VII. Negligent training, supervision, and/or retention

The tort of negligent training and supervision imposes direct liability on the employer if (1) the employer knew that the employee acted in a negligent manner, (2) the employer failed to train or supervise the employee adequately, and (3) the employer's negligence proximately caused the plaintiff's injuries. Hall v. SSF, Inc., 112 Nev. 1384, 1393 (1996); see also Helle v. Core Home Health Services of Nevada, 124 Nev. 1474 (2008).

Plaintiff's claim fails as to the individual defendants in this case, Vincent Scoccia, William Childs, and Robert Shillenn, because plaintiff has not pled an employer-employee relationship between the individual defendants and anyone who caused plaintiff's alleged harm. See Hall, 112 Nev. at 1393.

Plaintiff has pled a valid claim against defendant Primecare Nevada, Inc. Defendants argue that the claim should be dismissed because Nevada case law imposes a "duty to train and supervise employees not a corporation's duty to train or supervise its officers." (Doc. #13, emphasis in original). Defendants have not pointed to case law addressing the difference between employees and officers under Nevada law. At this point, the court is not inclined to grant defendants' motion to dismiss on the alleged legal distinction between employees and officers. Plaintiff has given defendants sufficient notice of his claim against Primecare Nevada, Inc. to survive a Rule 12(b)(6) motion.

VIII. Violation of NRS 613.010

Defendants move to dismiss this claim pursuant to Federal Rule of Civil Procedure 9(b), stating that this "claim is essentially a claim for fraud in the inducement and it is well established that any fraud claim must be pled with specificity." (Doc. #13). Further, defendants argue that this claim should be dismissed pursuant to Federal Rule of Civil Procedure 12(b)(6) because the factual allegations in the complaint do not show that plaintiff was induced to come to Nevada based on false representations, but rather that "defendants interfered with his performing the kind and character of the work which he was to perform" once plaintiff was in Nevada. (Doc. #13). Thus, plaintiff has failed to state a claim under NRS 613.010.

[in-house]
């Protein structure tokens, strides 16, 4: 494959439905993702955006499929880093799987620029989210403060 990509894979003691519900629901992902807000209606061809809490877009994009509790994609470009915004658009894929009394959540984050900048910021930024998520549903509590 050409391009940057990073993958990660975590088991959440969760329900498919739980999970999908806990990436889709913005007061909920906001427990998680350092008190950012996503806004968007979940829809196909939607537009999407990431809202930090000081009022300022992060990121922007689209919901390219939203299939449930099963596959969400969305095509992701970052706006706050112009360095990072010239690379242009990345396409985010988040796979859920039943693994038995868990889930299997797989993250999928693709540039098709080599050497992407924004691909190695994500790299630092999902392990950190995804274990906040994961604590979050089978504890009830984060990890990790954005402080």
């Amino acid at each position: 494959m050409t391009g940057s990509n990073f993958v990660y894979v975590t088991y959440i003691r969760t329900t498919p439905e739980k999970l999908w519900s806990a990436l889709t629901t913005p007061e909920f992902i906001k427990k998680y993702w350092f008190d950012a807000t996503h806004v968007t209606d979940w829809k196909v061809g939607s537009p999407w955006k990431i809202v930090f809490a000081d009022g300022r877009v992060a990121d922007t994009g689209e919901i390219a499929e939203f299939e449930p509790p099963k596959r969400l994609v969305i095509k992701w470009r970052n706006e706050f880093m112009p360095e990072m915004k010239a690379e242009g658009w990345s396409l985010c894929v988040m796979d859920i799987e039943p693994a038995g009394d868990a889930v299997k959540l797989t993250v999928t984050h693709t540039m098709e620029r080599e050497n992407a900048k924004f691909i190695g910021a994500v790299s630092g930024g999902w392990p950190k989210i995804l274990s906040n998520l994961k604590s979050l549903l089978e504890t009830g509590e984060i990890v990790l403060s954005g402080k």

Pursuant to NRS 613.010, it is unlawful for a person or entity "to induce, influence, persuade or engage workers" to move from one state to Nevada "through means of false or deceptive representations, false advertising or false pretenses" concerning the kind and character of the work to be done. NRS 613.010; Cundiff v. Dollar Loan Center LLC, 726 F. Supp. 2d 1232, 1240 (D. Nev. 2010).

The complaint fails to plead with particularity any facts showing that defendants William Childs and Robert E. Shillenn made any false or deceptive representations which induced plaintiff to move to Nevada. (Doc. #10, Ex. 1). Indeed, the only person specifically addressed in the factual allegations of this claim is defendant Vincent Scoccia. (Doc. #10, Ex. 1). Therefore, plaintiff has failed to plead a valid claim against defendants William Childs and Robert E. Shillenn. See Cundiff, 726 F. Supp. 2d at 1240 (stating "plaintiff has not alleged with particularity how these defendants would be liable under the statute"); FED. R. CIV. P. 9(b) and 12(b)(6).

Plaintiff has pled a valid claim against defendants Primecare Nevada, Inc. and Vincent Scoccia because it includes the who, what, when, where, and how of their liability under NRS 613.010. See Vess v. Ciba-Geigy Corp. USA, 317 F.3d 1097, 1106 (9th Cir. 2003) (stating "[a]verments of fraud must be accompanied by 'the who, what, when, where, and how' of the misconduct charged").

Accordingly,

IT IS HEREBY ORDERED, ADJUDGED, AND DECREED that defendants Primecare Nevada, Inc., et. al.'s motion to dismiss (doc. #13) be, and the same hereby is, GRANTED in part and DENIED in part.

IT IS FURTHER ORDERED that counts two, three, and four be, and the same hereby are, DISMISSED in their entirety.

IT IS FURTHER ORDERED that count five be, and the same hereby is, DISMISSED as to defendants Vincent Scoccia, William Childs, and Robert Shillenn.

IT IS FURTHER ORDERED that count seven be, and the same hereby is, DISMISSED as to defendants Vincent Scoccia, William Childs, and Robert Shillenn.

IT IS FURTHER ORDERED that count eight be, and the same hereby is, DISMISSED as to defendants William Childs and Robert Shillenn.

_________________

UNITED STATES DISTRICT JUDGE


Summaries of

Latcheran v. Primecare Nevada, Inc.

UNITED STATES DISTRICT COURT DISTRICT OF NEVADA
Mar 22, 2012
2:11-CV-1590 JCM (PAL) (D. Nev. Mar. 22, 2012)
Case details for

Latcheran v. Primecare Nevada, Inc.

Case Details

Full title:MARK LATCHERAN, Plaintiff, v. PRIMECARE NEVADA, INC., et al., Defendants.

Court:UNITED STATES DISTRICT COURT DISTRICT OF NEVADA

Date published: Mar 22, 2012

Citations

2:11-CV-1590 JCM (PAL) (D. Nev. Mar. 22, 2012)